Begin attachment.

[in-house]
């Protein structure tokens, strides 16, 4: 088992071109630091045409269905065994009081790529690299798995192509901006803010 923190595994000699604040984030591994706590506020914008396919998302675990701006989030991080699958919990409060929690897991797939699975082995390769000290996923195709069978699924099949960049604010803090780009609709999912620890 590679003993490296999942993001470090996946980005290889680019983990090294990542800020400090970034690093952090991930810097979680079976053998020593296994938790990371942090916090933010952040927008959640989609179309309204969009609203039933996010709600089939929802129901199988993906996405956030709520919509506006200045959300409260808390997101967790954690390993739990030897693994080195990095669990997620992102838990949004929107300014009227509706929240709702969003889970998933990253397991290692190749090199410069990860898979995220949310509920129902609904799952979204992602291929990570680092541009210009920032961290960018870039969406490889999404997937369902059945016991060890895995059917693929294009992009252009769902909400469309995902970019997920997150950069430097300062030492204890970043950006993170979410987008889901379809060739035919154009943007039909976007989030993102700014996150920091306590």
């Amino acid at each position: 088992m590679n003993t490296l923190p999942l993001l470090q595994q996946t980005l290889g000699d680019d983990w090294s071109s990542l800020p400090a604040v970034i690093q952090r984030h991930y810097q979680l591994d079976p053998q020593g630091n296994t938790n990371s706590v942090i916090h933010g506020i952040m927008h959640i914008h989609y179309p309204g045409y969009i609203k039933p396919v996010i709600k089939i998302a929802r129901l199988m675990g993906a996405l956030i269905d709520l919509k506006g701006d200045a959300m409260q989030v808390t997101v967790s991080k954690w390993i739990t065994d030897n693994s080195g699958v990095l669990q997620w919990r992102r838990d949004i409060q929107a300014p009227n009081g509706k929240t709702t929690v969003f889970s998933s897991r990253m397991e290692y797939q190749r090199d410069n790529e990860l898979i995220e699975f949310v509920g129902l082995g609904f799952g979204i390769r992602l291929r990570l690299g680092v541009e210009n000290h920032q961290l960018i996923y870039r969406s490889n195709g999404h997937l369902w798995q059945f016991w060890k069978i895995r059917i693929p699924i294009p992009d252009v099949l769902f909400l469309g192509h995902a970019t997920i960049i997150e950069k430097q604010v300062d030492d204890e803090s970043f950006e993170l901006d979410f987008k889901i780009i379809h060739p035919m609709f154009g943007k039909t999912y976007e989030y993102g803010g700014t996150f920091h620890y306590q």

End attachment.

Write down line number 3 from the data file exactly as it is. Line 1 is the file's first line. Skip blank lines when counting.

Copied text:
């Amino acid at each position: 088992m590679n003993t490296l923190p999942l993001l470090q595994q996946t980005l290889g000699d680019d983990w090294s071109s990542l800020p400090a604040v970034i690093q952090r984030h991930y810097q979680l591994d079976p053998q020593g630091n296994t938790n990371s706590v942090i916090h933010g506020i952040m927008h959640i914008h989609y179309p309204g045409y969009i609203k039933p396919v996010i709600k089939i998302a929802r129901l199988m675990g993906a996405l956030i269905d709520l919509k506006g701006d200045a959300m409260q989030v808390t997101v967790s991080k954690w390993i739990t065994d030897n693994s080195g699958v990095l669990q997620w919990r992102r838990d949004i409060q929107a300014p009227n009081g509706k929240t709702t929690v969003f889970s998933s897991r990253m397991e290692y797939q190749r090199d410069n790529e990860l898979i995220e699975f949310v509920g129902l082995g609904f799952g979204i390769r992602l291929r990570l690299g680092v541009e210009n000290h920032q961290l960018i996923y870039r969406s490889n195709g999404h997937l369902w798995q059945f016991w060890k069978i895995r059917i693929p699924i294009p992009d252009v099949l769902f909400l469309g192509h995902a970019t997920i960049i997150e950069k430097q604010v300062d030492d204890e803090s970043f950006e993170l901006d979410f987008k889901i780009i379809h060739p035919m609709f154009g943007k039909t999912y976007e989030y993102g803010g700014t996150f920091h620890y306590q």